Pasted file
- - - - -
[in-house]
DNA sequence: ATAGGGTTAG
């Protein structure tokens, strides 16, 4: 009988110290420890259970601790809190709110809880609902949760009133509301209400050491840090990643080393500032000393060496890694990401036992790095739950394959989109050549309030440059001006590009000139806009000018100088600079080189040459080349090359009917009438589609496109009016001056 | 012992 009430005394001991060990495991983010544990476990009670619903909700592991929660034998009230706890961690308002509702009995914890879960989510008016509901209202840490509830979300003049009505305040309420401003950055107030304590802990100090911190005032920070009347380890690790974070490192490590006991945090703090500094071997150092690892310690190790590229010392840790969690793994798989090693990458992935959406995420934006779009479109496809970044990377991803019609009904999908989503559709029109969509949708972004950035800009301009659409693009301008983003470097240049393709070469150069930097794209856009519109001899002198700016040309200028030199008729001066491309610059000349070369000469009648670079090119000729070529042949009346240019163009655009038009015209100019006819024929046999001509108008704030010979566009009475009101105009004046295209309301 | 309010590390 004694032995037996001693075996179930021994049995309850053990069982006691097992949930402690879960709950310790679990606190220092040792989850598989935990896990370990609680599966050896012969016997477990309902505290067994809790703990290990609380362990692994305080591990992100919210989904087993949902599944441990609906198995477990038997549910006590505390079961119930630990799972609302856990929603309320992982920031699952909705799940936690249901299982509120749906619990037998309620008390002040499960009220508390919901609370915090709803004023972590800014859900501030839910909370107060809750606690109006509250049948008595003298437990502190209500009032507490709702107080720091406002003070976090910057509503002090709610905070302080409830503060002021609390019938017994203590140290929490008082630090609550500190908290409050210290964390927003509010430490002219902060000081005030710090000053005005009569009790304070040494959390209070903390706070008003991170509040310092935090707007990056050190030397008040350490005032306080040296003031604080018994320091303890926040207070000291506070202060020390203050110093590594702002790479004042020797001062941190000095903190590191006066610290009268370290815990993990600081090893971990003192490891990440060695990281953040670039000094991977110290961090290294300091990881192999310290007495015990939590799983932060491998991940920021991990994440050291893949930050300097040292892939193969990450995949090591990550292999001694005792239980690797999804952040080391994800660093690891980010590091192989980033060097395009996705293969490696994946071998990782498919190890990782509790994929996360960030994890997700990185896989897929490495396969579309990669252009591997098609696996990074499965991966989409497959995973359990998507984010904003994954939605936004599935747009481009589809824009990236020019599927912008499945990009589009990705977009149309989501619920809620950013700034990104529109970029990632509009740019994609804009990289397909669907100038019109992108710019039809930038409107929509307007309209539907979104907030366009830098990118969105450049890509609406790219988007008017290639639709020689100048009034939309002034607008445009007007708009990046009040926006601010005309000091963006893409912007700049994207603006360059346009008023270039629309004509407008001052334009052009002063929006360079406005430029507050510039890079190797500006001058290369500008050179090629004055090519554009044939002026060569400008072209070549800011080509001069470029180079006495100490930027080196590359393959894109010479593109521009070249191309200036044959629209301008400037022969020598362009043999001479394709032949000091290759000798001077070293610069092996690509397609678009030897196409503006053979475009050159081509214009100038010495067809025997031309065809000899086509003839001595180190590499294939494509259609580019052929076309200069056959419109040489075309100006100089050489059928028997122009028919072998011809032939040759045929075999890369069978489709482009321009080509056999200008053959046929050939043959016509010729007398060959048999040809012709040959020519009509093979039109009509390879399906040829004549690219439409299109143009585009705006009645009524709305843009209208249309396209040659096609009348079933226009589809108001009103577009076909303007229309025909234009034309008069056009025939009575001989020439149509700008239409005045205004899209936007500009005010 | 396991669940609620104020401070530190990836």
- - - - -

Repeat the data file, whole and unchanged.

[in-house]
DNA sequence: ATAGGGTTAG
């Protein structure tokens, strides 16, 4: 009988110290420890259970601790809190709110809880609902949760009133509301209400050491840090990643080393500032000393060496890694990401036992790095739950394959989109050549309030440059001006590009000139806009000018100088600079080189040459080349090359009917009438589609496109009016001056 | 012992 009430005394001991060990495991983010544990476990009670619903909700592991929660034998009230706890961690308002509702009995914890879960989510008016509901209202840490509830979300003049009505305040309420401003950055107030304590802990100090911190005032920070009347380890690790974070490192490590006991945090703090500094071997150092690892310690190790590229010392840790969690793994798989090693990458992935959406995420934006779009479109496809970044990377991803019609009904999908989503559709029109969509949708972004950035800009301009659409693009301008983003470097240049393709070469150069930097794209856009519109001899002198700016040309200028030199008729001066491309610059000349070369000469009648670079090119000729070529042949009346240019163009655009038009015209100019006819024929046999001509108008704030010979566009009475009101105009004046295209309301 | 309010590390 004694032995037996001693075996179930021994049995309850053990069982006691097992949930402690879960709950310790679990606190220092040792989850598989935990896990370990609680599966050896012969016997477990309902505290067994809790703990290990609380362990692994305080591990992100919210989904087993949902599944441990609906198995477990038997549910006590505390079961119930630990799972609302856990929603309320992982920031699952909705799940936690249901299982509120749906619990037998309620008390002040499960009220508390919901609370915090709803004023972590800014859900501030839910909370107060809750606690109006509250049948008595003298437990502190209500009032507490709702107080720091406002003070976090910057509503002090709610905070302080409830503060002021609390019938017994203590140290929490008082630090609550500190908290409050210290964390927003509010430490002219902060000081005030710090000053005005009569009790304070040494959390209070903390706070008003991170509040310092935090707007990056050190030397008040350490005032306080040296003031604080018994320091303890926040207070000291506070202060020390203050110093590594702002790479004042020797001062941190000095903190590191006066610290009268370290815990993990600081090893971990003192490891990440060695990281953040670039000094991977110290961090290294300091990881192999310290007495015990939590799983932060491998991940920021991990994440050291893949930050300097040292892939193969990450995949090591990550292999001694005792239980690797999804952040080391994800660093690891980010590091192989980033060097395009996705293969490696994946071998990782498919190890990782509790994929996360960030994890997700990185896989897929490495396969579309990669252009591997098609696996990074499965991966989409497959995973359990998507984010904003994954939605936004599935747009481009589809824009990236020019599927912008499945990009589009990705977009149309989501619920809620950013700034990104529109970029990632509009740019994609804009990289397909669907100038019109992108710019039809930038409107929509307007309209539907979104907030366009830098990118969105450049890509609406790219988007008017290639639709020689100048009034939309002034607008445009007007708009990046009040926006601010005309000091963006893409912007700049994207603006360059346009008023270039629309004509407008001052334009052009002063929006360079406005430029507050510039890079190797500006001058290369500008050179090629004055090519554009044939002026060569400008072209070549800011080509001069470029180079006495100490930027080196590359393959894109010479593109521009070249191309200036044959629209301008400037022969020598362009043999001479394709032949000091290759000798001077070293610069092996690509397609678009030897196409503006053979475009050159081509214009100038010495067809025997031309065809000899086509003839001595180190590499294939494509259609580019052929076309200069056959419109040489075309100006100089050489059928028997122009028919072998011809032939040759045929075999890369069978489709482009321009080509056999200008053959046929050939043959016509010729007398060959048999040809012709040959020519009509093979039109009509390879399906040829004549690219439409299109143009585009705006009645009524709305843009209208249309396209040659096609009348079933226009589809108001009103577009076909303007229309025909234009034309008069056009025939009575001989020439149509700008239409005045205004899209936007500009005010 | 396991669940609620104020401070530190990836």